Your child is tasked with a mountain of homework once again. Seeing this, they’re drawn to easier get-outs like playing instead. In such a case, it’s not keeping them motivated that’s the issue, it’s getting them started.
Getting started can produce a working streak like a single electron can start an electron avalanche.
I know first-hand how easy it is to put off an overwhelmingly big task, so how do I get started on such occasions? What helps me is to say to myself that at the very least I can set up the things needed for the task. This means getting everything ready to get started on the work without actually planning to do any work after having got ready. Getting ready might only take five minutes and, because I’ve not committed to doing any actual work afterwards, I don’t mind taking that first step.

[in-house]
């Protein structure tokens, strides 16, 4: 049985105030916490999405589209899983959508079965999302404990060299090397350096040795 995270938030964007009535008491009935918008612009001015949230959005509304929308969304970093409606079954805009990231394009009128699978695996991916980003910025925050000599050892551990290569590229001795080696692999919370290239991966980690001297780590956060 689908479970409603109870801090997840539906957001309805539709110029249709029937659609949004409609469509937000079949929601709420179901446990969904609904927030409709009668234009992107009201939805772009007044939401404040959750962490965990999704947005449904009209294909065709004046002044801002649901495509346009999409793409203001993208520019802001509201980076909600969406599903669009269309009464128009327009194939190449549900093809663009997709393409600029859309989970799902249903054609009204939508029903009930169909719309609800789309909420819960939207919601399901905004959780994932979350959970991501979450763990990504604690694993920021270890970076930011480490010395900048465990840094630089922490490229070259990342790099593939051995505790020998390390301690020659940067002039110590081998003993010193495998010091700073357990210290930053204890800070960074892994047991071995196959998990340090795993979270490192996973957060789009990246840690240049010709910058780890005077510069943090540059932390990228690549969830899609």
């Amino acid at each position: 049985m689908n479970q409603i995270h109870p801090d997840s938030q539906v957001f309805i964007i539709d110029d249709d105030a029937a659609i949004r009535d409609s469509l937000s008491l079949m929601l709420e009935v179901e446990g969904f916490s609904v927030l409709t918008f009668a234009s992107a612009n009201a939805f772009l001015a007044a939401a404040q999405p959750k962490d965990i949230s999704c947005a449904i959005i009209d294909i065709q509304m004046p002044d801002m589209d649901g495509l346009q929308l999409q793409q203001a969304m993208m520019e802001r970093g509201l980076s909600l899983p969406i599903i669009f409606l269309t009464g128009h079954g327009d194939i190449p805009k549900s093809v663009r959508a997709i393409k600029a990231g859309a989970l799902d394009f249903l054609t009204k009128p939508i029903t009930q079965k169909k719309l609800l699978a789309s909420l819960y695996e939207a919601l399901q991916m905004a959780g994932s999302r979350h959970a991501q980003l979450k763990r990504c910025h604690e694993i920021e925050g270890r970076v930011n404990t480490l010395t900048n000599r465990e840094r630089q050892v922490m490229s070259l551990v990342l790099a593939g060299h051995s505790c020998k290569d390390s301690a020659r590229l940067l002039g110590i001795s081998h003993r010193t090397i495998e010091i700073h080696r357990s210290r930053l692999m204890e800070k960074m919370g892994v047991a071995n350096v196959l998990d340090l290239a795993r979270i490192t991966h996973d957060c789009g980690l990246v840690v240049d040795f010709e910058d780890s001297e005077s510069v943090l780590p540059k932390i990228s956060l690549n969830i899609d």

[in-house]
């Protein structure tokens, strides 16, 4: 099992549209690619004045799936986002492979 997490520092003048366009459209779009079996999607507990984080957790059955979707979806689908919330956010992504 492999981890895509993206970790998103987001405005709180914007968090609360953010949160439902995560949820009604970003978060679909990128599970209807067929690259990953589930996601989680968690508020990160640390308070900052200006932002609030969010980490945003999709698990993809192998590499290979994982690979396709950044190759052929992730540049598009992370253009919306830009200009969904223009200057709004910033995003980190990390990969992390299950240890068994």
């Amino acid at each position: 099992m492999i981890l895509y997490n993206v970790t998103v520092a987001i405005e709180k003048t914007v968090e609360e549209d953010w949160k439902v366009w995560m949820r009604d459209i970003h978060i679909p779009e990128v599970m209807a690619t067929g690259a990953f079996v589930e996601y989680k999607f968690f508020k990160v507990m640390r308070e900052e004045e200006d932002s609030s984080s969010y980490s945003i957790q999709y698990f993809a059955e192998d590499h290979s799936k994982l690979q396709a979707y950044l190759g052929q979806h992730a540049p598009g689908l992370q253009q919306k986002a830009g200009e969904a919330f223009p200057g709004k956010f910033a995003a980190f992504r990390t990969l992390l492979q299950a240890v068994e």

However, when I finish setting up, that’s solved a large part of my motivation problem already. At that moment, it is much easier to tackle one small task of the work, and perhaps another one or two. In short, getting started is the hardest part and once I’ve started it’s easier to keep going. It is very much like the mental inertia analogy again: that it’s harder to get a standstill lorry moving than it is to keep a moving lorry going.
So place the homework and a sharpened pencil on the table, or get the violin ready and tuned up, and ask your child to complete the very simplest task you can imagine, just to get them started. After they make a start, it’ll be easier for them to take the next step and so on until, finally, they’ve completed all of their work.
With this approach, you’ll get your child from rolling around a ball to sitting down and getting the ball rolling.